Pathophysiology, diagnosis and treatment of ascites in cirrhosis

Vicente Arroyo
Annals of Hepatology 2002, 1 (2): 72-9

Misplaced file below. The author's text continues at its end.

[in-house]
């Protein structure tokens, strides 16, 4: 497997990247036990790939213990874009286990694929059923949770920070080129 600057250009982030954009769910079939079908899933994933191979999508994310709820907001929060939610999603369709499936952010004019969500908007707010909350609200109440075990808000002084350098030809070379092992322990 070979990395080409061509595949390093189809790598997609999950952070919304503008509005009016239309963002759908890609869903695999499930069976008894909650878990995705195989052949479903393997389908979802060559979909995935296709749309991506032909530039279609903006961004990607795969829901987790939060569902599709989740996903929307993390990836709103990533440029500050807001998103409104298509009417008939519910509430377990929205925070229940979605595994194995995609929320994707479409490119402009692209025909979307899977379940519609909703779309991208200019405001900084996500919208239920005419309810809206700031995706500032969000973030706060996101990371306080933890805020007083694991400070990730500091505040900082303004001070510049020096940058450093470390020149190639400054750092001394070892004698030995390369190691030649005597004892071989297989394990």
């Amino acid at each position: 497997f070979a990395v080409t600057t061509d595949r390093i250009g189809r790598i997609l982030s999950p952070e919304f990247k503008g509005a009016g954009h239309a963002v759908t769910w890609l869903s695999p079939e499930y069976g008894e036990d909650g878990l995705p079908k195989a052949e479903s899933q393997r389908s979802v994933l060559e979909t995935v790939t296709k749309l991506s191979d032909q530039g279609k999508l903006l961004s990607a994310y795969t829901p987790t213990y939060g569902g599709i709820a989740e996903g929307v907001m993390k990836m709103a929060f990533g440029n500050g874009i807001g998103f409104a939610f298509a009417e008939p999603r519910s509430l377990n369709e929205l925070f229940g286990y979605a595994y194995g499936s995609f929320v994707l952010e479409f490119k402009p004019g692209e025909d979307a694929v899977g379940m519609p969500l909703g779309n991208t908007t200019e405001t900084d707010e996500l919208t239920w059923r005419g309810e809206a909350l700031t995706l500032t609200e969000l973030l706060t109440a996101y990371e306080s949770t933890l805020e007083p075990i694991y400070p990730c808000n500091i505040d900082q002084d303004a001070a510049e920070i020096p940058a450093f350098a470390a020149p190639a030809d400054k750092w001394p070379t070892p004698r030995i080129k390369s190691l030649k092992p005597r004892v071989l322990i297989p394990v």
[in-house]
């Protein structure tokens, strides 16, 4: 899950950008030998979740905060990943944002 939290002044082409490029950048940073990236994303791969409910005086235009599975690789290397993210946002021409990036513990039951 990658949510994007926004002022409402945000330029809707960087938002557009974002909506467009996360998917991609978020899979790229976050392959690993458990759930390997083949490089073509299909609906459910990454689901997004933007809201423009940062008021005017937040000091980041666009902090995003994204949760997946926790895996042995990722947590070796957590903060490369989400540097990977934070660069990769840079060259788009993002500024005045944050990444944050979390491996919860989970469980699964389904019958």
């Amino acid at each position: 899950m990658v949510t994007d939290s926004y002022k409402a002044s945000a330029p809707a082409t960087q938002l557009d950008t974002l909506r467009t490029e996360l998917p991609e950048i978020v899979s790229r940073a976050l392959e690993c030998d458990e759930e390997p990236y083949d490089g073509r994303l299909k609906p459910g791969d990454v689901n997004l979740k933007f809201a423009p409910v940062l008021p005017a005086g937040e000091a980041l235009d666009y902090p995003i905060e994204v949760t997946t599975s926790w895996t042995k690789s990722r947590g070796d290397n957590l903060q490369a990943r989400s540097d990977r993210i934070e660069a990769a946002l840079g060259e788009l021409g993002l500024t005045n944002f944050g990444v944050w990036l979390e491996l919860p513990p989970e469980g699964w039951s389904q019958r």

The mechanism by which ascites develops in cirrhosis is multifactorial Severe sinusoidal portal hypertension and hepatic insufficiency are the initial factors. They lead to a circulatory dysfunction characterized by arterial vasodilation, arterial hypotension, high cardiac output and hypervolemia and to renal sodium and water retention. There are evidences that arterial vasodilation in cirrhosis occurs in the splanchnic circulation and is related to an increased synthesis of local vasodilators. Vascular resistance is normal or increased in the remaining major vascular territories (kidney, muscle and skin and brain). Splanchnic arterial vasodilation not only impairs systemic hemodynamics and renal function but also alters hemodynamics in the splanchnic microcirculation. The rapid and high inflow of arterial blood into the splanchnic microcirculation is the main factor increasing hydrostatic pressure in the splanchnic capillaries leading to an excessive production of splanchnic lymph over lymphatic return. Lymph leakage from the liver and other splanchnic organs is the mechanism of fluid accumulation in the abdominal cavity. Continuous renal sodium and water retention perpetuates ascites formation. Large volume paracentesis associated with albumin infusion is the treatment of choice of tense ascites because it is very effective and rapid and is associated with fewer complications that the traditional treatment (sodium restriction and diuretics). However, diuretic should be given after paracentesis to prevent reaccumulation of ascites. In patients with moderate ascites diuretics should be preferred as initial therapy. Patients with refractory ascites could be treated by paracentesis or percutaneous transjugular portacaval shunt (TIPS). TIPS is more effective in the long term control of ascites but may impair hepatic function and induce chronic hepatic encephalopathy.

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